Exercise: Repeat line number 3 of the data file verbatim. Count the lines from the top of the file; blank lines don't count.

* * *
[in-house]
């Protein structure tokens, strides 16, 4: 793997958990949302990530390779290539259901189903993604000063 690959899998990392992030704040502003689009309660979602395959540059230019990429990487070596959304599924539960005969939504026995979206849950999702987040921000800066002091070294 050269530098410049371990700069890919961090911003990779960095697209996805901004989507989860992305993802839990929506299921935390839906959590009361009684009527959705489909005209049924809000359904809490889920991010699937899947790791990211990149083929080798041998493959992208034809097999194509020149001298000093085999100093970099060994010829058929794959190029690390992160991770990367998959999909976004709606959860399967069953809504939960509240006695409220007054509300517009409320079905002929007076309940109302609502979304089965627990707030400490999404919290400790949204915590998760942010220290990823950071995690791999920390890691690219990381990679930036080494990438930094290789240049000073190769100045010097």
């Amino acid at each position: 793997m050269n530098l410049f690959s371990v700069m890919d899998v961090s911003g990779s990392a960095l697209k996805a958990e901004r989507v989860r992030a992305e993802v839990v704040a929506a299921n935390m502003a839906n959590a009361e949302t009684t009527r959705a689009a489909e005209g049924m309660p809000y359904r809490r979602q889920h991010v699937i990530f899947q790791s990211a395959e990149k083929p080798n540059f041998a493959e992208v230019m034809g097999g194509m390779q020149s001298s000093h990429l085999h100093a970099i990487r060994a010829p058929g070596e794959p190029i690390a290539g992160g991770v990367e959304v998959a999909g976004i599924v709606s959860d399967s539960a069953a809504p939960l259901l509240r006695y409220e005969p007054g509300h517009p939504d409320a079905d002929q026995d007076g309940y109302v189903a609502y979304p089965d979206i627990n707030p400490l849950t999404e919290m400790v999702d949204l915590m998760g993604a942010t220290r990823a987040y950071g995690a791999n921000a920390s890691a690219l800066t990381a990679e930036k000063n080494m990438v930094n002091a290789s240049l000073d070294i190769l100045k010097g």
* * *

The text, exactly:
């Amino acid at each position: 793997m050269n530098l410049f690959s371990v700069m890919d899998v961090s911003g990779s990392a960095l697209k996805a958990e901004r989507v989860r992030a992305e993802v839990v704040a929506a299921n935390m502003a839906n959590a009361e949302t009684t009527r959705a689009a489909e005209g049924m309660p809000y359904r809490r979602q889920h991010v699937i990530f899947q790791s990211a395959e990149k083929p080798n540059f041998a493959e992208v230019m034809g097999g194509m390779q020149s001298s000093h990429l085999h100093a970099i990487r060994a010829p058929g070596e794959p190029i690390a290539g992160g991770v990367e959304v998959a999909g976004i599924v709606s959860d399967s539960a069953a809504p939960l259901l509240r006695y409220e005969p007054g509300h517009p939504d409320a079905d002929q026995d007076g309940y109302v189903a609502y979304p089965d979206i627990n707030p400490l849950t999404e919290m400790v999702d949204l915590m998760g993604a942010t220290r990823a987040y950071g995690a791999n921000a920390s890691a690219l800066t990381a990679e930036k000063n080494m990438v930094n002091a290789s240049l000073d070294i190769l100045k010097g």